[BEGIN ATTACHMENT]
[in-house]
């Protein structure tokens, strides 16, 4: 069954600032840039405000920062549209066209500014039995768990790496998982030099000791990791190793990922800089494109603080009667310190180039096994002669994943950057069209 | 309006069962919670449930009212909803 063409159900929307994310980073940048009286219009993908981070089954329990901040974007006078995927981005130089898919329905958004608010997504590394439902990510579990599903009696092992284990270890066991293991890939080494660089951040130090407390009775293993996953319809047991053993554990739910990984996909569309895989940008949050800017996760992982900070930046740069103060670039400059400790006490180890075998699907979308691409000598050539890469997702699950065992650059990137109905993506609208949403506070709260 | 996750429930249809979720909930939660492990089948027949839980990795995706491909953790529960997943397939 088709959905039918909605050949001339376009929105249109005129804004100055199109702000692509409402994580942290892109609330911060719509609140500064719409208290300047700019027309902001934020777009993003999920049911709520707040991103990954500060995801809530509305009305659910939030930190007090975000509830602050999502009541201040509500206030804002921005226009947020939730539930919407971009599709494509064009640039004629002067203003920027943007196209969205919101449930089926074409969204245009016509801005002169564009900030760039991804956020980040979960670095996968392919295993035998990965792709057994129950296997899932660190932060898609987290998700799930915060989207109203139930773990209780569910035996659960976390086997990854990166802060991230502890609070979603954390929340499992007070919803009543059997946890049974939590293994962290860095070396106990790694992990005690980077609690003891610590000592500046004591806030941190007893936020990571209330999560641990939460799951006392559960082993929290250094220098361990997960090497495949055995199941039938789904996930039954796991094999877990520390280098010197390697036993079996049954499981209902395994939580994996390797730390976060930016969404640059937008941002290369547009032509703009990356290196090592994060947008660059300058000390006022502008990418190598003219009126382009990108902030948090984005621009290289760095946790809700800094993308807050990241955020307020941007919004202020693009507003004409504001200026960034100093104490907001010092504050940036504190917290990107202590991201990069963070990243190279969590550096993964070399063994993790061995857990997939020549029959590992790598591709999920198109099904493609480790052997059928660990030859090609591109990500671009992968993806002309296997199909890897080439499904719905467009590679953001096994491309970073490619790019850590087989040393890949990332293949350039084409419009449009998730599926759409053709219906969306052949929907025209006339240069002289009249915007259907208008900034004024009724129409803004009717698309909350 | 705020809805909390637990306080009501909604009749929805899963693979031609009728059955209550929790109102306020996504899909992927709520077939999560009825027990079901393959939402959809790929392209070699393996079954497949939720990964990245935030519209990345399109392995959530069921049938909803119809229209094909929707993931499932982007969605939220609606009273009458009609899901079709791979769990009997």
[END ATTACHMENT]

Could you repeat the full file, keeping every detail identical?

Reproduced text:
[in-house]
């Protein structure tokens, strides 16, 4: 069954600032840039405000920062549209066209500014039995768990790496998982030099000791990791190793990922800089494109603080009667310190180039096994002669994943950057069209 | 309006069962919670449930009212909803 063409159900929307994310980073940048009286219009993908981070089954329990901040974007006078995927981005130089898919329905958004608010997504590394439902990510579990599903009696092992284990270890066991293991890939080494660089951040130090407390009775293993996953319809047991053993554990739910990984996909569309895989940008949050800017996760992982900070930046740069103060670039400059400790006490180890075998699907979308691409000598050539890469997702699950065992650059990137109905993506609208949403506070709260 | 996750429930249809979720909930939660492990089948027949839980990795995706491909953790529960997943397939 088709959905039918909605050949001339376009929105249109005129804004100055199109702000692509409402994580942290892109609330911060719509609140500064719409208290300047700019027309902001934020777009993003999920049911709520707040991103990954500060995801809530509305009305659910939030930190007090975000509830602050999502009541201040509500206030804002921005226009947020939730539930919407971009599709494509064009640039004629002067203003920027943007196209969205919101449930089926074409969204245009016509801005002169564009900030760039991804956020980040979960670095996968392919295993035998990965792709057994129950296997899932660190932060898609987290998700799930915060989207109203139930773990209780569910035996659960976390086997990854990166802060991230502890609070979603954390929340499992007070919803009543059997946890049974939590293994962290860095070396106990790694992990005690980077609690003891610590000592500046004591806030941190007893936020990571209330999560641990939460799951006392559960082993929290250094220098361990997960090497495949055995199941039938789904996930039954796991094999877990520390280098010197390697036993079996049954499981209902395994939580994996390797730390976060930016969404640059937008941002290369547009032509703009990356290196090592994060947008660059300058000390006022502008990418190598003219009126382009990108902030948090984005621009290289760095946790809700800094993308807050990241955020307020941007919004202020693009507003004409504001200026960034100093104490907001010092504050940036504190917290990107202590991201990069963070990243190279969590550096993964070399063994993790061995857990997939020549029959590992790598591709999920198109099904493609480790052997059928660990030859090609591109990500671009992968993806002309296997199909890897080439499904719905467009590679953001096994491309970073490619790019850590087989040393890949990332293949350039084409419009449009998730599926759409053709219906969306052949929907025209006339240069002289009249915007259907208008900034004024009724129409803004009717698309909350 | 705020809805909390637990306080009501909604009749929805899963693979031609009728059955209550929790109102306020996504899909992927709520077939999560009825027990079901393959939402959809790929392209070699393996079954497949939720990964990245935030519209990345399109392995959530069921049938909803119809229209094909929707993931499932982007969605939220609606009273009458009609899901079709791979769990009997």